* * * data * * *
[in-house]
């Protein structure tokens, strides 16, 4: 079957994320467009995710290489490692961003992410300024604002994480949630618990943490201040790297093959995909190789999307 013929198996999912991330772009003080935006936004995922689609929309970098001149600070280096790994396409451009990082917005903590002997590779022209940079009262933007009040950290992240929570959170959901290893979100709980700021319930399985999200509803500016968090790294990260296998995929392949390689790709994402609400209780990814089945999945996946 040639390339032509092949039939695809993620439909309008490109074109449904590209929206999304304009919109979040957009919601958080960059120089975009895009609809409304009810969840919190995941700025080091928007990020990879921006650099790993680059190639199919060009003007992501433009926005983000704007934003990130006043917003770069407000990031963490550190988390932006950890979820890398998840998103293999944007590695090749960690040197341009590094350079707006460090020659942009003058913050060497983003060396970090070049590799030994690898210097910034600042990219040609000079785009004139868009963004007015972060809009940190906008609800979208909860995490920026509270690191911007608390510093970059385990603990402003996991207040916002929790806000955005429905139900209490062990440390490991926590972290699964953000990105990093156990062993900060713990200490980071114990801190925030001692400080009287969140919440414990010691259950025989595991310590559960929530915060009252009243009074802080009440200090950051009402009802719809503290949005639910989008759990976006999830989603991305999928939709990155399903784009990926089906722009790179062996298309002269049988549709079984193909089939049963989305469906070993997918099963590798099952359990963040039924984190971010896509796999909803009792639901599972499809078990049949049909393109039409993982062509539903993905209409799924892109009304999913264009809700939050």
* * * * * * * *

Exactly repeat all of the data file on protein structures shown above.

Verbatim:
[in-house]
């Protein structure tokens, strides 16, 4: 079957994320467009995710290489490692961003992410300024604002994480949630618990943490201040790297093959995909190789999307 013929198996999912991330772009003080935006936004995922689609929309970098001149600070280096790994396409451009990082917005903590002997590779022209940079009262933007009040950290992240929570959170959901290893979100709980700021319930399985999200509803500016968090790294990260296998995929392949390689790709994402609400209780990814089945999945996946 040639390339032509092949039939695809993620439909309008490109074109449904590209929206999304304009919109979040957009919601958080960059120089975009895009609809409304009810969840919190995941700025080091928007990020990879921006650099790993680059190639199919060009003007992501433009926005983000704007934003990130006043917003770069407000990031963490550190988390932006950890979820890398998840998103293999944007590695090749960690040197341009590094350079707006460090020659942009003058913050060497983003060396970090070049590799030994690898210097910034600042990219040609000079785009004139868009963004007015972060809009940190906008609800979208909860995490920026509270690191911007608390510093970059385990603990402003996991207040916002929790806000955005429905139900209490062990440390490991926590972290699964953000990105990093156990062993900060713990200490980071114990801190925030001692400080009287969140919440414990010691259950025989595991310590559960929530915060009252009243009074802080009440200090950051009402009802719809503290949005639910989008759990976006999830989603991305999928939709990155399903784009990926089906722009790179062996298309002269049988549709079984193909089939049963989305469906070993997918099963590798099952359990963040039924984190971010896509796999909803009792639901599972499809078990049949049909393109039409993982062509539903993905209409799924892109009304999913264009809700939050």